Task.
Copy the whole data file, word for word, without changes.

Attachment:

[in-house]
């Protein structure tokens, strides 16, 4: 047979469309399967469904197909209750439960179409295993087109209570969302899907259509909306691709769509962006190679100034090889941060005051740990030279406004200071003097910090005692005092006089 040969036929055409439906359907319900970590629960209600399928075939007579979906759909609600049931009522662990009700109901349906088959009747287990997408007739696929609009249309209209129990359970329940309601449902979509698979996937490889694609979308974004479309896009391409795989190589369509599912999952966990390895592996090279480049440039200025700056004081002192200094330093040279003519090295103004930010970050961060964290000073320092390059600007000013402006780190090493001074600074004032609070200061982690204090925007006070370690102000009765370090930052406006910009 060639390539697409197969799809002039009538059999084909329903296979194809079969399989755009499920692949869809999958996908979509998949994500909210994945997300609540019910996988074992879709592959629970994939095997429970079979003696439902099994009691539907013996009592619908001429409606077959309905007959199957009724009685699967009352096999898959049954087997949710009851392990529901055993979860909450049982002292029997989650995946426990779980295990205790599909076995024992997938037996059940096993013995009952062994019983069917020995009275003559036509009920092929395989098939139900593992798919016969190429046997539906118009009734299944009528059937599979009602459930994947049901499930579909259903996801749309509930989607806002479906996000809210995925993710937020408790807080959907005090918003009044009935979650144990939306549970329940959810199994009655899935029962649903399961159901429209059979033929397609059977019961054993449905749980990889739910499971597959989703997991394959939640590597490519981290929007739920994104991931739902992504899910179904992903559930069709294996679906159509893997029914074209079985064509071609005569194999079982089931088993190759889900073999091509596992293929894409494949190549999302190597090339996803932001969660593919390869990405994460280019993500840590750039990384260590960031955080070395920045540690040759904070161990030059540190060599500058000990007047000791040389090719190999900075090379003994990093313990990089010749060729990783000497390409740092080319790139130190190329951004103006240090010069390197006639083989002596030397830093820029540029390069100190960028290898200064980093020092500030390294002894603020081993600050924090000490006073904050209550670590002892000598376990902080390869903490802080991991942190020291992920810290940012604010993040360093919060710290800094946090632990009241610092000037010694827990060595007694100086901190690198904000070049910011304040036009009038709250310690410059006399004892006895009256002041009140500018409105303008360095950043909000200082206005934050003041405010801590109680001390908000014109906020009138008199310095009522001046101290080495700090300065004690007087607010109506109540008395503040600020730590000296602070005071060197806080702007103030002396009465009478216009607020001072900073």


[in-house]
């Protein structure tokens, strides 16, 4: 047979469309399967469904197909209750439960179409295993087109209570969302899907259509909306691709769509962006190679100034090889941060005051740990030279406004200071003097910090005692005092006089 040969036929055409439906359907319900970590629960209600399928075939007579979906759909609600049931009522662990009700109901349906088959009747287990997408007739696929609009249309209209129990359970329940309601449902979509698979996937490889694609979308974004479309896009391409795989190589369509599912999952966990390895592996090279480049440039200025700056004081002192200094330093040279003519090295103004930010970050961060964290000073320092390059600007000013402006780190090493001074600074004032609070200061982690204090925007006070370690102000009765370090930052406006910009 060639390539697409197969799809002039009538059999084909329903296979194809079969399989755009499920692949869809999958996908979509998949994500909210994945997300609540019910996988074992879709592959629970994939095997429970079979003696439902099994009691539907013996009592619908001429409606077959309905007959199957009724009685699967009352096999898959049954087997949710009851392990529901055993979860909450049982002292029997989650995946426990779980295990205790599909076995024992997938037996059940096993013995009952062994019983069917020995009275003559036509009920092929395989098939139900593992798919016969190429046997539906118009009734299944009528059937599979009602459930994947049901499930579909259903996801749309509930989607806002479906996000809210995925993710937020408790807080959907005090918003009044009935979650144990939306549970329940959810199994009655899935029962649903399961159901429209059979033929397609059977019961054993449905749980990889739910499971597959989703997991394959939640590597490519981290929007739920994104991931739902992504899910179904992903559930069709294996679906159509893997029914074209079985064509071609005569194999079982089931088993190759889900073999091509596992293929894409494949190549999302190597090339996803932001969660593919390869990405994460280019993500840590750039990384260590960031955080070395920045540690040759904070161990030059540190060599500058000990007047000791040389090719190999900075090379003994990093313990990089010749060729990783000497390409740092080319790139130190190329951004103006240090010069390197006639083989002596030397830093820029540029390069100190960028290898200064980093020092500030390294002894603020081993600050924090000490006073904050209550670590002892000598376990902080390869903490802080991991942190020291992920810290940012604010993040360093919060710290800094946090632990009241610092000037010694827990060595007694100086901190690198904000070049910011304040036009009038709250310690410059006399004892006895009256002041009140500018409105303008360095950043909000200082206005934050003041405010801590109680001390908000014109906020009138008199310095009522001046101290080495700090300065004690007087607010109506109540008395503040600020730590000296602070005071060197806080702007103030002396009465009478216009607020001072900073």